An overview about water footprint in industry
The water footprint of a product is the amount of water that is consumed and polluted in all processing stages of its production. A product water footprint tells how much pressure that product has put on freshwater resources. It can be measured in cubic metres of water per tonne of production, or litres per kilogram, gallons per pound. In every sector of industry, recycle and reuse is the need of the hour.
By measuring the volume and source of water consumed in the production of a product and the volume of water needed to assimilate pollutants so that water quality standards are met, one can get a picture of how a specific product contributes to the growing concerns of water scarcity and degraded water quality. It also allows us to compare different products for their relative contribution to these critical water issues.
The water footprint of a product is an empirical indicator of how much water is consumed, when and where, measured over the whole supply chain of the product. The water footprint is a multidimensional indicator, showing volumes but also making explicit the type of water use (evaporation of rainwater, surface water or groundwater, or pollution of water) and the location and timing of water use.
Vyom Sharma, Sr. Manager Technical Services, QUA Water Technologies Pvt Ltd says, “Industry being the largest consumer of water, and in a drought like situation where agriculture assumes utmost importance, industrial sector needs to minimise its water intake. This obviously has to come from recycling the waste water for reuse. This would open up large opportunities for the waste water recycle and reuse market.”
Freshwater is a scarce resource; its annual availability is limited and demand is growing. The water footprint of humanity has exceeded sustainable levels at several places and is unequally distributed among people.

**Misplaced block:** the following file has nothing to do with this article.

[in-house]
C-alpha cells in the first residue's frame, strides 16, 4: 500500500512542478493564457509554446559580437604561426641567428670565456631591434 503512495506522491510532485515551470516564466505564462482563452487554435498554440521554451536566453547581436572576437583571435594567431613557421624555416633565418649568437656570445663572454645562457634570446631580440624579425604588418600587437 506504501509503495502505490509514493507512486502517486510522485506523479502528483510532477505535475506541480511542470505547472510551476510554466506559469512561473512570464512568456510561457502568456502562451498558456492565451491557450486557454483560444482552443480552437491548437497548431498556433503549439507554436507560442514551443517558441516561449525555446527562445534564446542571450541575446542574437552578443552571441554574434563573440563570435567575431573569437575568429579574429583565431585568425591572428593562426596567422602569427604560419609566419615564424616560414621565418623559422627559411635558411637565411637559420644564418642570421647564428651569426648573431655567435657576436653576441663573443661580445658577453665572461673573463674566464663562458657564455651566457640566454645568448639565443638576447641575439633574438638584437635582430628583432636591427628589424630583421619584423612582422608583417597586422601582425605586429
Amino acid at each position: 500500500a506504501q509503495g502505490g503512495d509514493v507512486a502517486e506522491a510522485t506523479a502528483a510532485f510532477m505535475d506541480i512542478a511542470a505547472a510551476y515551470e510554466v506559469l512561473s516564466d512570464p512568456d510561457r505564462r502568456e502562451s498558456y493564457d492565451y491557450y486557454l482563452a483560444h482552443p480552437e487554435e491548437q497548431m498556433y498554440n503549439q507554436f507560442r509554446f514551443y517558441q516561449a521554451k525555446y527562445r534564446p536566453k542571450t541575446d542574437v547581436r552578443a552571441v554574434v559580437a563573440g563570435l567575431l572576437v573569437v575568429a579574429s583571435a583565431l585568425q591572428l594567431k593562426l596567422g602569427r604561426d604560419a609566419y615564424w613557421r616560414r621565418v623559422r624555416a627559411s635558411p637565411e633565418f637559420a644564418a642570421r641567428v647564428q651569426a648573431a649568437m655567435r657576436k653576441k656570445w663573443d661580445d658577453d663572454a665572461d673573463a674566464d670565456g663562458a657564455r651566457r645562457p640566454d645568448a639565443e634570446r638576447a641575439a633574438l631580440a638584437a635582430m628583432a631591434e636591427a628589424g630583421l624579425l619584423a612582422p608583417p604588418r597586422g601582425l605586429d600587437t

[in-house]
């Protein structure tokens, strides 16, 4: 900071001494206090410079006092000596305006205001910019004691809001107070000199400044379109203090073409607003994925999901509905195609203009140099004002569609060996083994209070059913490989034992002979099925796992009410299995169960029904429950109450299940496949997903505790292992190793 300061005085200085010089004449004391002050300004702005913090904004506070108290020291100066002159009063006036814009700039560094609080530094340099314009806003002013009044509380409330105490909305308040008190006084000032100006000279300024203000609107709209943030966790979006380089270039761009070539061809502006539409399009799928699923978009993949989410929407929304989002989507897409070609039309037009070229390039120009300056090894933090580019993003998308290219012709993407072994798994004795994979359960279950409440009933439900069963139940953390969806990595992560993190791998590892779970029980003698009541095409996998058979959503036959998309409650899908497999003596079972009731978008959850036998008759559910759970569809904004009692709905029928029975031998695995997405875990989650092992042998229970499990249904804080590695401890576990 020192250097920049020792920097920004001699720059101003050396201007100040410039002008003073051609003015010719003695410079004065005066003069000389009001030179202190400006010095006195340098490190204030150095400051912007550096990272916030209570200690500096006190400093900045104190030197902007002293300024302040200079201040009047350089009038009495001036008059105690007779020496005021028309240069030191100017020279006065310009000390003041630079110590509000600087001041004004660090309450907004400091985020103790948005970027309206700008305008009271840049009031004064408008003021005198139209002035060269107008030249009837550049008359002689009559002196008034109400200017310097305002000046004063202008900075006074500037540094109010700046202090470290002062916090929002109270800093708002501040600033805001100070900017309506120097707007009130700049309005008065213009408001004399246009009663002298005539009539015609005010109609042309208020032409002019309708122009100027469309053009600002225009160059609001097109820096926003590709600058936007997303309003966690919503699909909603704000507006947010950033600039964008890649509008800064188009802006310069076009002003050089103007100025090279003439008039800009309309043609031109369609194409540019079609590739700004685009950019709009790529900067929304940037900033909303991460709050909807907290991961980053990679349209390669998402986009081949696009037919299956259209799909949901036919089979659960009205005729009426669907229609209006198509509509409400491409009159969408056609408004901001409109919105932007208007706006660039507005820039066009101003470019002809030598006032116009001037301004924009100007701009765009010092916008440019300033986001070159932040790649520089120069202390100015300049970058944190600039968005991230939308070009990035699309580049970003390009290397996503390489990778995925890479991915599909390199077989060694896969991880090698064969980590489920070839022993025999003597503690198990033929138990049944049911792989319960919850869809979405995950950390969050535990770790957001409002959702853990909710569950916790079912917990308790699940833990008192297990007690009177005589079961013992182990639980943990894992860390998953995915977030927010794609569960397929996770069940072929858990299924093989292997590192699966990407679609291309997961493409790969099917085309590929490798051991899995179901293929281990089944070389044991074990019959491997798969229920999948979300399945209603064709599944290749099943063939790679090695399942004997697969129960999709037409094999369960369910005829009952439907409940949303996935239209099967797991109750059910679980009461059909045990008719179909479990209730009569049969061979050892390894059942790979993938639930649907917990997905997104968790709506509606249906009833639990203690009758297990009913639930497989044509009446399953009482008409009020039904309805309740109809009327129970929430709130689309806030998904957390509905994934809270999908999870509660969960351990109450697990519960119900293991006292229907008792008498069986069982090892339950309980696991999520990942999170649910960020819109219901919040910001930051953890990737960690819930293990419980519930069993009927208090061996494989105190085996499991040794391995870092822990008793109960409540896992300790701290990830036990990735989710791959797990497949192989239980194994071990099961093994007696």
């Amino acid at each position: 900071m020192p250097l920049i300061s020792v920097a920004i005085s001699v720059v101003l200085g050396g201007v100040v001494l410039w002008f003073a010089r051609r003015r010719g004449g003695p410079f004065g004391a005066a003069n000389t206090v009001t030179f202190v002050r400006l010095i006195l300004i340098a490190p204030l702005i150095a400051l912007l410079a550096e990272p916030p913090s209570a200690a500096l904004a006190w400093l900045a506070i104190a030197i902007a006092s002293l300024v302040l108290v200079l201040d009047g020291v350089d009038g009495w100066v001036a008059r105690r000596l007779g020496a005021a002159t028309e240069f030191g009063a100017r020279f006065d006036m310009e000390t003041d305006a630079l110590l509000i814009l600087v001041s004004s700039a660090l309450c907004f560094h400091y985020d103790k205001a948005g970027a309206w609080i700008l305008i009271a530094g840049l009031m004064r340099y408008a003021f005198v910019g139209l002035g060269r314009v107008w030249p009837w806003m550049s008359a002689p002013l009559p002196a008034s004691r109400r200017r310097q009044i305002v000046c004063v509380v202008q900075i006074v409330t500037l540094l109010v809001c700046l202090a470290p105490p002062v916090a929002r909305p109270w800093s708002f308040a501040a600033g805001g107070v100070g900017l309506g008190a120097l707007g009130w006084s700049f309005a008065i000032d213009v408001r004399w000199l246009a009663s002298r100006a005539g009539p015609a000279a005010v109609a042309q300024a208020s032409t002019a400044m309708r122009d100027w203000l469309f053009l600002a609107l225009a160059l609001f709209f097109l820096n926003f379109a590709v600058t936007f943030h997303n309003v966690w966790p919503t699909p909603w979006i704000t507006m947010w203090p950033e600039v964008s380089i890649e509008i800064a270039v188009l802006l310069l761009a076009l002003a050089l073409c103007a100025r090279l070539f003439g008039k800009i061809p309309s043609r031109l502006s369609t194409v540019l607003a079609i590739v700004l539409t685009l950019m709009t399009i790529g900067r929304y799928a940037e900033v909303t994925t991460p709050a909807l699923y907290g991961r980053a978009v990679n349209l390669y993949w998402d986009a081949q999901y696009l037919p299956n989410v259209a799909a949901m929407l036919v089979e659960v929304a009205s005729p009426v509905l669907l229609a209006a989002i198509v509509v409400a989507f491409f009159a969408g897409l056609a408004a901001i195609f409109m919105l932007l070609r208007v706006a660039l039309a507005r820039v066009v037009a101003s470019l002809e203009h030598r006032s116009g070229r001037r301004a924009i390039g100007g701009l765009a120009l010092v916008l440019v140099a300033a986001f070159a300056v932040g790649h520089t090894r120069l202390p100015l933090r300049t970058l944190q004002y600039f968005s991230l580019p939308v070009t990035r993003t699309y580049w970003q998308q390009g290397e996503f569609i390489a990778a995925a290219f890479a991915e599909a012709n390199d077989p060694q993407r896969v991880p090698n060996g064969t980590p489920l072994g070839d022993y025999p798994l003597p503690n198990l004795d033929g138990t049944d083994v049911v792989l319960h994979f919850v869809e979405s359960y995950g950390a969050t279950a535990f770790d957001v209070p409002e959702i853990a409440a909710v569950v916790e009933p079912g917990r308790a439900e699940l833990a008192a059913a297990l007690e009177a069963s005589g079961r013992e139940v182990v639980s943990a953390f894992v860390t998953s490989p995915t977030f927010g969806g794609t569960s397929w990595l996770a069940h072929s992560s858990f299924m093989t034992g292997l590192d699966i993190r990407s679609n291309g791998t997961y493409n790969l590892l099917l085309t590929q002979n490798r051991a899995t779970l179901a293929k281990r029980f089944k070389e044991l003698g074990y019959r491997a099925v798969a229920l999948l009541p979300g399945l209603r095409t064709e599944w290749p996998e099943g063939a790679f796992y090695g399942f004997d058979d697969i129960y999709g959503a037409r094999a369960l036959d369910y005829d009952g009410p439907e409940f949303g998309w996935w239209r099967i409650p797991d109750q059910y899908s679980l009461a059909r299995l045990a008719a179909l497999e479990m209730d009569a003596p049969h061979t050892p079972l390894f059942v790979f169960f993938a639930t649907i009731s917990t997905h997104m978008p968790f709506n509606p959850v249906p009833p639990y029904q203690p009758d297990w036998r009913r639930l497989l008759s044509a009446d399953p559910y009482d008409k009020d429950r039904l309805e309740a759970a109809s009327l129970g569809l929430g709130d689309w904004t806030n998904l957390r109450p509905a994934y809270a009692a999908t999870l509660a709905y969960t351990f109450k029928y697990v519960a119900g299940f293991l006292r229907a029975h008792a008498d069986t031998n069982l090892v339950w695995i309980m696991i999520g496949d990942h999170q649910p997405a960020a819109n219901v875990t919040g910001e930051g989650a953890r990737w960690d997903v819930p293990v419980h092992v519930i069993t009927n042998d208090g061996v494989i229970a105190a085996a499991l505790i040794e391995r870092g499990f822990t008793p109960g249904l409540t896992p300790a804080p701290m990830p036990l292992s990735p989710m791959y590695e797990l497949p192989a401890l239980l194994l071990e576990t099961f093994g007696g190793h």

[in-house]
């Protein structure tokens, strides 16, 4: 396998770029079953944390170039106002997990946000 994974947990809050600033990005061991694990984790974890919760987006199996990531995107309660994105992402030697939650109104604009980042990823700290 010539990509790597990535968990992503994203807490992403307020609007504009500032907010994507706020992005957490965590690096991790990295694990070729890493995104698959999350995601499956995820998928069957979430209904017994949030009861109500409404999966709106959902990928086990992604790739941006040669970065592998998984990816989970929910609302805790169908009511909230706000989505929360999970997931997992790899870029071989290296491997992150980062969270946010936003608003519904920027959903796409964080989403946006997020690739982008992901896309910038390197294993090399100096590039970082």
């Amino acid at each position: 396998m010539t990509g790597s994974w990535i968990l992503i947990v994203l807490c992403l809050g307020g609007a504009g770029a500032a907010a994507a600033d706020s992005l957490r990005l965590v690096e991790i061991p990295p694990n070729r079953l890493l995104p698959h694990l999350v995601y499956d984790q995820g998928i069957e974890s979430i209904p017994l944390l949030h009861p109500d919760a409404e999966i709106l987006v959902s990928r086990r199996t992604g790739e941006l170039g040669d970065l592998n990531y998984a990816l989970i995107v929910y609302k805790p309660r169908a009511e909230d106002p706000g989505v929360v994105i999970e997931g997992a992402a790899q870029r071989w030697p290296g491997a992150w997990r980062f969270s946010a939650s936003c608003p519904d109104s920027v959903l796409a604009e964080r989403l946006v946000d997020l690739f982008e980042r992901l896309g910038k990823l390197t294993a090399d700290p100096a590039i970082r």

There are many spots in the world where serious water depletion or pollution takes place: rivers running dry, dropping lake and groundwater levels and endangered species because of contaminated water. The water footprint helps to show the link that exists between our daily consumption of goods and the problems of water depletion and pollution that exist elsewhere, in the regions where our goods are produced. Nearly every product has a smaller or larger water footprint, which is of interest for both consumers that buy those products and businesses that produce, process, trade or sell those products in some stage of their supply chain.
Water footprint benchmarks can be set by looking at the water footprint resulting from the use of best practices or best available technologies or by selecting the water footprint achieved by best performers in a particular sector. Water footprint benchmarks can be used to set targets for water footprint reductions in an individual process, e.g., the hot-rolling of steel, for a product, a sector or a company.
Water footprint benchmarks can provide useful information to governments and can help achieve sustainable development goals. By focusing investments, whether in training, infrastructure or better management practices, on the poor performers, the overall water footprint of production can be reduced, thereby alleviating the pressure put on freshwater resources and making the water more productive.